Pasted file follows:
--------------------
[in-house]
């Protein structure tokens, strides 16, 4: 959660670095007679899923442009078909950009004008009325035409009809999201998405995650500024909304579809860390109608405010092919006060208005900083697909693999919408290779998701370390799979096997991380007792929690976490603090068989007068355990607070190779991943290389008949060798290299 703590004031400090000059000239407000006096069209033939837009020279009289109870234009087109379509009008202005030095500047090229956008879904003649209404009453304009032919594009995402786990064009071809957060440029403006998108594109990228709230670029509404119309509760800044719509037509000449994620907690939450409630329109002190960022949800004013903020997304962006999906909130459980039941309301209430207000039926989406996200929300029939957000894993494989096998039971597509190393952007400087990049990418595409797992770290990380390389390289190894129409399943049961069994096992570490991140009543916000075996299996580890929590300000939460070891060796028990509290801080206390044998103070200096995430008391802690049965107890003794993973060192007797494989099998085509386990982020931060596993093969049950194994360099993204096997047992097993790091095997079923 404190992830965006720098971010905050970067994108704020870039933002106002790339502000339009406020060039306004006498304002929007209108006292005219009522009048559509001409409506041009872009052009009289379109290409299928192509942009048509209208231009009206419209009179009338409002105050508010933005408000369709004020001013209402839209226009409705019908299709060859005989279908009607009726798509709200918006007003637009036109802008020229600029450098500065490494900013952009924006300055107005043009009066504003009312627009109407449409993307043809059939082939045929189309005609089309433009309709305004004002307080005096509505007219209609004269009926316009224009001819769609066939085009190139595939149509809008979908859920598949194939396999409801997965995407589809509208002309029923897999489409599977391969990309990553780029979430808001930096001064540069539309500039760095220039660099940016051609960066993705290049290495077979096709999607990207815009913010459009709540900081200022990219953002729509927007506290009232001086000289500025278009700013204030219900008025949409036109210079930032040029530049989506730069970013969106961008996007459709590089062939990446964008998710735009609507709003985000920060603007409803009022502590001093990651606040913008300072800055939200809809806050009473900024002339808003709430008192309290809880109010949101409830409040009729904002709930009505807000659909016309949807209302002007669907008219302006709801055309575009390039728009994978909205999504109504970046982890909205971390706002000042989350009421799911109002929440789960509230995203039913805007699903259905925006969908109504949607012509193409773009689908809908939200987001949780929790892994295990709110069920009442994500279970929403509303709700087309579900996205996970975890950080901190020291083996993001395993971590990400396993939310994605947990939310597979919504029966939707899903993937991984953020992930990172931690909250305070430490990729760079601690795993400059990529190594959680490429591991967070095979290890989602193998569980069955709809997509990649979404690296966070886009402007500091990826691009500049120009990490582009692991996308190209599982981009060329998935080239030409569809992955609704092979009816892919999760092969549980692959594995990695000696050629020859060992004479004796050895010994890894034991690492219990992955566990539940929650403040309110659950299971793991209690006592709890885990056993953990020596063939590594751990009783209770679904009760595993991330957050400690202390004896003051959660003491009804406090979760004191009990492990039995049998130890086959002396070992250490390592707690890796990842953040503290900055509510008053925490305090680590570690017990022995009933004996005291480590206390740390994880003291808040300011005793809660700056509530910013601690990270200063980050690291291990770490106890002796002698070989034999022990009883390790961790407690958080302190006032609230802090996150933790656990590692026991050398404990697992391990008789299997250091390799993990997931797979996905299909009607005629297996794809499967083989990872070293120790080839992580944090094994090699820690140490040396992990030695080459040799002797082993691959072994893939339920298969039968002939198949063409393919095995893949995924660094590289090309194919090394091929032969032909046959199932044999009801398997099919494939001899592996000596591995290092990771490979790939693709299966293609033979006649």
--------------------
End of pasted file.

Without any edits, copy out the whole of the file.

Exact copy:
[in-house]
């Protein structure tokens, strides 16, 4: 959660670095007679899923442009078909950009004008009325035409009809999201998405995650500024909304579809860390109608405010092919006060208005900083697909693999919408290779998701370390799979096997991380007792929690976490603090068989007068355990607070190779991943290389008949060798290299 703590004031400090000059000239407000006096069209033939837009020279009289109870234009087109379509009008202005030095500047090229956008879904003649209404009453304009032919594009995402786990064009071809957060440029403006998108594109990228709230670029509404119309509760800044719509037509000449994620907690939450409630329109002190960022949800004013903020997304962006999906909130459980039941309301209430207000039926989406996200929300029939957000894993494989096998039971597509190393952007400087990049990418595409797992770290990380390389390289190894129409399943049961069994096992570490991140009543916000075996299996580890929590300000939460070891060796028990509290801080206390044998103070200096995430008391802690049965107890003794993973060192007797494989099998085509386990982020931060596993093969049950194994360099993204096997047992097993790091095997079923 404190992830965006720098971010905050970067994108704020870039933002106002790339502000339009406020060039306004006498304002929007209108006292005219009522009048559509001409409506041009872009052009009289379109290409299928192509942009048509209208231009009206419209009179009338409002105050508010933005408000369709004020001013209402839209226009409705019908299709060859005989279908009607009726798509709200918006007003637009036109802008020229600029450098500065490494900013952009924006300055107005043009009066504003009312627009109407449409993307043809059939082939045929189309005609089309433009309709305004004002307080005096509505007219209609004269009926316009224009001819769609066939085009190139595939149509809008979908859920598949194939396999409801997965995407589809509208002309029923897999489409599977391969990309990553780029979430808001930096001064540069539309500039760095220039660099940016051609960066993705290049290495077979096709999607990207815009913010459009709540900081200022990219953002729509927007506290009232001086000289500025278009700013204030219900008025949409036109210079930032040029530049989506730069970013969106961008996007459709590089062939990446964008998710735009609507709003985000920060603007409803009022502590001093990651606040913008300072800055939200809809806050009473900024002339808003709430008192309290809880109010949101409830409040009729904002709930009505807000659909016309949807209302002007669907008219302006709801055309575009390039728009994978909205999504109504970046982890909205971390706002000042989350009421799911109002929440789960509230995203039913805007699903259905925006969908109504949607012509193409773009689908809908939200987001949780929790892994295990709110069920009442994500279970929403509303709700087309579900996205996970975890950080901190020291083996993001395993971590990400396993939310994605947990939310597979919504029966939707899903993937991984953020992930990172931690909250305070430490990729760079601690795993400059990529190594959680490429591991967070095979290890989602193998569980069955709809997509990649979404690296966070886009402007500091990826691009500049120009990490582009692991996308190209599982981009060329998935080239030409569809992955609704092979009816892919999760092969549980692959594995990695000696050629020859060992004479004796050895010994890894034991690492219990992955566990539940929650403040309110659950299971793991209690006592709890885990056993953990020596063939590594751990009783209770679904009760595993991330957050400690202390004896003051959660003491009804406090979760004191009990492990039995049998130890086959002396070992250490390592707690890796990842953040503290900055509510008053925490305090680590570690017990022995009933004996005291480590206390740390994880003291808040300011005793809660700056509530910013601690990270200063980050690291291990770490106890002796002698070989034999022990009883390790961790407690958080302190006032609230802090996150933790656990590692026991050398404990697992391990008789299997250091390799993990997931797979996905299909009607005629297996794809499967083989990872070293120790080839992580944090094994090699820690140490040396992990030695080459040799002797082993691959072994893939339920298969039968002939198949063409393919095995893949995924660094590289090309194919090394091929032969032909046959199932044999009801398997099919494939001899592996000596591995290092990771490979790939693709299966293609033979006649």